Marine, Earth, and Atmospheric Sciences Calendar
Roscoe R. Braham Seminar
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The Third Roscoe R. Braham seminar is scheduled for October 16, 2017.
Speaker: Professor Sonia Lasher-Trapp, Blue Waters Professor, Department of Atmospheric Sciences, University of Illinois
Seminar Title: The COnvective Precipitation Experiment (COPE)
Abstract: Although it may be surprising to those living outside the United Kingdom, there is a history of destructive, sometimes deadly, flash flood events in Southwest England. Lines of convective storms initiated by sea breeze fronts can be nearly stationary for hours. The storms within the lines can be much more shallow than those seen in the Central U.S., and yet produce very heavy rainfall. This area of the world thus provides a dependable locale to study the details of heavy convective rainfall, knowledge that can be useful in improving model predictions of such events worldwide.
The COnvective Precipitation Experiment (COPE) was held in July and August 2013 in Southwest England, a joint endeavour between UK and U.S. scientists. Several instrumented aircraft, as well as a surface aerosol measurement site and a new UK portable polarimetric radar, were deployed. A variety of numerical weather prediction models were run in real time by the UK Met Office. The U.S contribution to the project included the University of Wyoming King Air with its cloud radar and lidar and suite of microphysical probes, as well as high-resolution numerical modelling studies of entrainment and the possible microphysical pathways of convective precipitation.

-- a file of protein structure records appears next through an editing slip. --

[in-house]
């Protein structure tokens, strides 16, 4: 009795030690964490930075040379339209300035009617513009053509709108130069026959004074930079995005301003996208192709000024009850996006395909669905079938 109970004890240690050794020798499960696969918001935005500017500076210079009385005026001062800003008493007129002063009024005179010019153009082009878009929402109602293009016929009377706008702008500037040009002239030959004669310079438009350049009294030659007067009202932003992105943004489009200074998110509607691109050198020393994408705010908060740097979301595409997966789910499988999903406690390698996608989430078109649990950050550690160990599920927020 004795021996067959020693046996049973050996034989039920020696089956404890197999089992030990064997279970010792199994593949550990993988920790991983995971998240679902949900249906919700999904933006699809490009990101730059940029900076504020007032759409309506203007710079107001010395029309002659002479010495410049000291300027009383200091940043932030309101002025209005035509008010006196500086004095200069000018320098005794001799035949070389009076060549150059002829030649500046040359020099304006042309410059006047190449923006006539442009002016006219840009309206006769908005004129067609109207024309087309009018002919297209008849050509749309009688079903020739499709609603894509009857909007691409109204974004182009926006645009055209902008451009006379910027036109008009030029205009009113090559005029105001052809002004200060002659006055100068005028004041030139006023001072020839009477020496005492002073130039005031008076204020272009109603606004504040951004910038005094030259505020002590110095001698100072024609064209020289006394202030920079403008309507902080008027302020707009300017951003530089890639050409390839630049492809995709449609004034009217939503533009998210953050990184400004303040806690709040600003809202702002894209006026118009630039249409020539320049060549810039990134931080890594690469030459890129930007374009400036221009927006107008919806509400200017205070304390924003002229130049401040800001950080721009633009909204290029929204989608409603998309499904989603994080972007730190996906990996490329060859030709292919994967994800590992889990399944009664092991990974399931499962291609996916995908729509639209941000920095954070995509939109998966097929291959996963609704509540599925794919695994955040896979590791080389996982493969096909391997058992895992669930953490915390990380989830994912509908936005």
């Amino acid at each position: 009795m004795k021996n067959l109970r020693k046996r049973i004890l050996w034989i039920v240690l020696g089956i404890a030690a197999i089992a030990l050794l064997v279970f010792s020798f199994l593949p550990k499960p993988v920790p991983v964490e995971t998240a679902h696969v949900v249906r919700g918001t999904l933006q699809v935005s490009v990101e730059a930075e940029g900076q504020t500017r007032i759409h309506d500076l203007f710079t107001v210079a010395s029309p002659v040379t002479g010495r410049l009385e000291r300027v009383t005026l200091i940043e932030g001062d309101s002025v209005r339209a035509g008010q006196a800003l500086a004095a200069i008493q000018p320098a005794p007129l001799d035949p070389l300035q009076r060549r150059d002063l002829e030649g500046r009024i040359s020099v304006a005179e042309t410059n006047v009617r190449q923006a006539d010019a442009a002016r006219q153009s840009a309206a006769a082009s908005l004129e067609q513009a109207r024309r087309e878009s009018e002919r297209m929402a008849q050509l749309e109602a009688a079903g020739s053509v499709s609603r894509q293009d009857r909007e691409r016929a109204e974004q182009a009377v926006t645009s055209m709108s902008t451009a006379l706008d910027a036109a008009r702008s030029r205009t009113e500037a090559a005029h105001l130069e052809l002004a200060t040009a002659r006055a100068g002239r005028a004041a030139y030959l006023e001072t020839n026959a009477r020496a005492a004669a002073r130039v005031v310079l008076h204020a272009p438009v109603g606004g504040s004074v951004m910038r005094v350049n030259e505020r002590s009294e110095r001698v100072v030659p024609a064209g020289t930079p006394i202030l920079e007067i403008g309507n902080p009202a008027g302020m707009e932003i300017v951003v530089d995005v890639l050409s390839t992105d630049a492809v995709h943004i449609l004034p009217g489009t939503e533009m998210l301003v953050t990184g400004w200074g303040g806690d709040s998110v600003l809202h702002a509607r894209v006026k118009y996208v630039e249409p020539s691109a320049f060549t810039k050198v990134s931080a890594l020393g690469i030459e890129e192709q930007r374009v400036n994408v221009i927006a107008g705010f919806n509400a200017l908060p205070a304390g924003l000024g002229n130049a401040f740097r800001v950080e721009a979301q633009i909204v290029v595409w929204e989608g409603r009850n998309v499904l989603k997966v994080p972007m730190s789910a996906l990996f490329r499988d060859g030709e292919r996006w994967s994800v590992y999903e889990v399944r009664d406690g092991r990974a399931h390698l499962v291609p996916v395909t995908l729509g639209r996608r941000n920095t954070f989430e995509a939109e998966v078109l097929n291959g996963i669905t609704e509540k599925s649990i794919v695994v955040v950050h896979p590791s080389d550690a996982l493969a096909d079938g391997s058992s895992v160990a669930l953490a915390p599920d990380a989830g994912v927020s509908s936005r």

The activities and goals are in some ways quite similar to the Thunderstorm Project, from which data were analyzed in detail by Roscoe Braham and others, and led to the first comprehensive views of thunderstorms and their precipitation. In contrast, the COPE and other projects like it have benefitted greatly from over 6 decades of technological and scientific advancement since that time. An overview of observational data analyses and high-resolution numerical simulations from selected COPE cases provide new insight on some of the most important processes for heavy convective rainfall, and where future work is yet needed.